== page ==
The Macedonian army (ARM) is reinforcing the fence along its border with Greece, as part of efforts to protect the border from illegal migrants, the army general staff’s spokesperson said on February 8.
The Macedonian army built a three kilometre long metal fence along its southern border with Greece in November 2015, when hundreds of migrants from Asia and Africa were stranded on the border, following the decision of the Macedonian authorities to allow passage only to refugees from Syria, Iraq, and Afghanistan. The measure was introduced after migrants started to use illegal crossings to enter Macedonia on their road to west European countries.
“The activities started yesterday (February 7) afternoon,” spokesperson, lieutenant colonel, Toni Janevski told bne IntelliNews. At first we started with repair works, he added.
Janevski did not elaborate on the reasons, saying that the army was only implementing orders from the relevant authorities.
He also did not say how long the new fence at the Macedonian-Greek border near the southern city of Gevgelija will be.
Some 20,000 illegal migrants have been prevented from entering Macedonia in the last few months, since the first fence was installed, daily Kapital said on February 8, quoting sources from the ARM and interior ministry.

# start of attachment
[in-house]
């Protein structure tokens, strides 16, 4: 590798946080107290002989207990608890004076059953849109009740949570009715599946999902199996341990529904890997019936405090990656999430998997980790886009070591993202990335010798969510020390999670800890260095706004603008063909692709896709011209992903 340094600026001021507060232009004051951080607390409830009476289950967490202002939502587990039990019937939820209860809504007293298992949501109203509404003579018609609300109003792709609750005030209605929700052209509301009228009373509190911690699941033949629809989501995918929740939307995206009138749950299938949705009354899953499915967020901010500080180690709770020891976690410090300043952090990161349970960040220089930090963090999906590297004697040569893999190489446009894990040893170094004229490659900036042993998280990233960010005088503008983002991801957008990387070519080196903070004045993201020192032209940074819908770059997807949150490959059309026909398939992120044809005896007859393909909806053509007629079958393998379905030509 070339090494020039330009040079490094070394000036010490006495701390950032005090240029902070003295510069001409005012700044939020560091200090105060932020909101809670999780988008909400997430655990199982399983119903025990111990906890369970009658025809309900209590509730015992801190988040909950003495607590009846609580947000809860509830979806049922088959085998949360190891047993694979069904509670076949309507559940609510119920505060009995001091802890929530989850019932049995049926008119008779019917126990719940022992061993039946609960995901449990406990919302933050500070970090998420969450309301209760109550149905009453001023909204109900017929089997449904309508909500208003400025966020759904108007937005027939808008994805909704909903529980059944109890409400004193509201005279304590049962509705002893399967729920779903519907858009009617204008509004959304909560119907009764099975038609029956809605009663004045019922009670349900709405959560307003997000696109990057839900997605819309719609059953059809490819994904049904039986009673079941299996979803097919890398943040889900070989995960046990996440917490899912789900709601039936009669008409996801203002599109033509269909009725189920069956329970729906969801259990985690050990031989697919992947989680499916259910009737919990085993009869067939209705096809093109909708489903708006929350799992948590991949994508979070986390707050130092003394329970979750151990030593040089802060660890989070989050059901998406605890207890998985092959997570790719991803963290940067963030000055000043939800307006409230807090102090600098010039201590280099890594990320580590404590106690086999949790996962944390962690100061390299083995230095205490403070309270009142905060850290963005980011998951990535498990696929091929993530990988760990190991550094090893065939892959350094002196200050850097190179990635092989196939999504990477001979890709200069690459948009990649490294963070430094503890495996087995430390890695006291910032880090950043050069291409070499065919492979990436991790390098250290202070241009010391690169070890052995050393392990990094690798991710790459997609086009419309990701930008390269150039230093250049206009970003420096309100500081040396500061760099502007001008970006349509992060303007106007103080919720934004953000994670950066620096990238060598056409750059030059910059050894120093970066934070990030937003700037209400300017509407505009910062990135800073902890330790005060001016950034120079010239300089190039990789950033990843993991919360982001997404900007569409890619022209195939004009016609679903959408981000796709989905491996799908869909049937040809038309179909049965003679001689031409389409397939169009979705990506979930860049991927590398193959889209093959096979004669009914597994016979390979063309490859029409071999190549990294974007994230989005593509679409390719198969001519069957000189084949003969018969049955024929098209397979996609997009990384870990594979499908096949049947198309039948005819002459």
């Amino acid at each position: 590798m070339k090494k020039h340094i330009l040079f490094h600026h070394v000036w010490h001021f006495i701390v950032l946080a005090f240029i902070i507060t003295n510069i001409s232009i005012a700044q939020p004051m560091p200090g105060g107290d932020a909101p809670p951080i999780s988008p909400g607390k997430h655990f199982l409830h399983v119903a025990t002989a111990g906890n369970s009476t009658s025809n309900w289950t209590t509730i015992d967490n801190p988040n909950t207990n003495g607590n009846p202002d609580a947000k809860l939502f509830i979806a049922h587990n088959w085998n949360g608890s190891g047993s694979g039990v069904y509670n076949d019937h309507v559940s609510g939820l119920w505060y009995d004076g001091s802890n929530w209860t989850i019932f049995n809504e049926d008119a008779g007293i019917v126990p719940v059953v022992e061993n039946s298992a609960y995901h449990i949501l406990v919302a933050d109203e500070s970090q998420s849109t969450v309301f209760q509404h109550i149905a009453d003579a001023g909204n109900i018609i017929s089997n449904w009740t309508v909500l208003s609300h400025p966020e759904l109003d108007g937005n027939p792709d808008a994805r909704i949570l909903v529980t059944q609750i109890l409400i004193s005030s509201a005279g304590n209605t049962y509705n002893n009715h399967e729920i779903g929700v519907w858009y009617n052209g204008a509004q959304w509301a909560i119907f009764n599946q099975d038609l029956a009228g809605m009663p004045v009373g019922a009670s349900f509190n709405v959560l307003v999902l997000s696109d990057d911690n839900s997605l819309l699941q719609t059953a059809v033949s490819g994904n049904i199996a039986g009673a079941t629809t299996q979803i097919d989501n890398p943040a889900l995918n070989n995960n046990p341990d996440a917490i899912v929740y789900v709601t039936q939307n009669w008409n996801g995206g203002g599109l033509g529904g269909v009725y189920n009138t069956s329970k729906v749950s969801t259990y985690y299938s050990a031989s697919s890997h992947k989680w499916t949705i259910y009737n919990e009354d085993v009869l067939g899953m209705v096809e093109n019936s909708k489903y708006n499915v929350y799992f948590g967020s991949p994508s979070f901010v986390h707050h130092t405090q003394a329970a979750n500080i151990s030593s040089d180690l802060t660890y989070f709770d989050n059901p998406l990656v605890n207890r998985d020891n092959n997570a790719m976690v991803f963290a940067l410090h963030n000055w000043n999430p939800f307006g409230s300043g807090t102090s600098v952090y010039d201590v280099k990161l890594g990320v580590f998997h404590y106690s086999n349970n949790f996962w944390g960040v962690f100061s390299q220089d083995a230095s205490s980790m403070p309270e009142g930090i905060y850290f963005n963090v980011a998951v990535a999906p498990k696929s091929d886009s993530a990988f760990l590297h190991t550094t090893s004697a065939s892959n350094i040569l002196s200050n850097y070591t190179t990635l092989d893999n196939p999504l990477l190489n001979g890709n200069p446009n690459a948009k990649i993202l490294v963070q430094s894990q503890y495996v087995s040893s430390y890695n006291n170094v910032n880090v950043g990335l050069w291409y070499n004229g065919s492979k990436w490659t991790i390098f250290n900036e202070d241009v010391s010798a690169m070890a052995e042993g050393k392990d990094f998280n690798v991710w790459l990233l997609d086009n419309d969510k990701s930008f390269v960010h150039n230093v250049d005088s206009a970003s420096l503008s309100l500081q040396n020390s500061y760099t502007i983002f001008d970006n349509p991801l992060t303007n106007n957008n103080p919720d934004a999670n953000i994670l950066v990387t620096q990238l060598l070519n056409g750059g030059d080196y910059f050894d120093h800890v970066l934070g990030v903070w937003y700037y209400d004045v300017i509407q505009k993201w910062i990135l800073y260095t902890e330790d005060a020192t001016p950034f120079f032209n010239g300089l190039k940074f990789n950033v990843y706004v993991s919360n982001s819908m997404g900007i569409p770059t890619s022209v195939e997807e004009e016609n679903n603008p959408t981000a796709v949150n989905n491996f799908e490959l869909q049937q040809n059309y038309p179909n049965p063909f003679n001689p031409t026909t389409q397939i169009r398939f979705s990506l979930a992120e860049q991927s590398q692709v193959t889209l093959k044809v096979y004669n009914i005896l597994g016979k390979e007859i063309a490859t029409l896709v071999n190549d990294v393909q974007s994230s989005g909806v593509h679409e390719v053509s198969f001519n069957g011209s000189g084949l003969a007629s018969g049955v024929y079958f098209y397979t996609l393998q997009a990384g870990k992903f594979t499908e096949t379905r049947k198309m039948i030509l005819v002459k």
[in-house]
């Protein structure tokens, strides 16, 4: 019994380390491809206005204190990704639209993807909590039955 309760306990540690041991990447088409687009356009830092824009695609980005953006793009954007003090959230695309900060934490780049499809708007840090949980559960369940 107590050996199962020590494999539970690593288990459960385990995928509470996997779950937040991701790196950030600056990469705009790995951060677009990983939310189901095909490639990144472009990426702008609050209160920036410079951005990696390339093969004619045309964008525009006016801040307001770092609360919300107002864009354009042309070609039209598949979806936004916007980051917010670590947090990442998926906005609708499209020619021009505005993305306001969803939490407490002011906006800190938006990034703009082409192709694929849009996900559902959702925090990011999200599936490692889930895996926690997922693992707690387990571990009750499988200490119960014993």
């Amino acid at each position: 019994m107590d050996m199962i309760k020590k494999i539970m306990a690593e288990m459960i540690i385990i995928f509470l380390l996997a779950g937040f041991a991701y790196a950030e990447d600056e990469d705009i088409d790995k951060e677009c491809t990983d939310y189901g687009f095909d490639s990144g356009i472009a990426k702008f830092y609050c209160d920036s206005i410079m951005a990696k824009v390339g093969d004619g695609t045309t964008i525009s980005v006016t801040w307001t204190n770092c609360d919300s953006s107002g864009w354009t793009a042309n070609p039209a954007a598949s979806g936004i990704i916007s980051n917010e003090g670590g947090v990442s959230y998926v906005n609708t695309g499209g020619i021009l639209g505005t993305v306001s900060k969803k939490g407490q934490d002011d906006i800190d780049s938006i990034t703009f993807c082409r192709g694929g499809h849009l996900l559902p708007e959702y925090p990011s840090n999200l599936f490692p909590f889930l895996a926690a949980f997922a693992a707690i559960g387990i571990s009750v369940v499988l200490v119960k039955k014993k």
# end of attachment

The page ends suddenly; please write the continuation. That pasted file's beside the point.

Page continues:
In January alone, over 4,000 migrants were prevented from crossing the border. According to EU rules, only refuges from warzones in Afghanistan, Syria and Iraq are allowed to cross the border but not so-called economic migrants who want to travel to Europe to find jobs.
Meanwhile, taxi drivers in Macedonia announced protests starting from February 10 accompanied by an one-hour blockage of the border, saying the authorities had breached an agreement with drivers when deciding to transport migrants only by train, Nova TV reported on February 7,
Previously, migrants had been allowed to use Macedonian trains by night, while taxi drivers transported them during the day. Some 280 taxi drivers are expected to participate in the protests.
Taxi drivers protested for several days in early February when they blocked the tracks and allowed only small number of refuges to enter the country.
Some 60,000 migrants have crossed the border since the beginning of the year.
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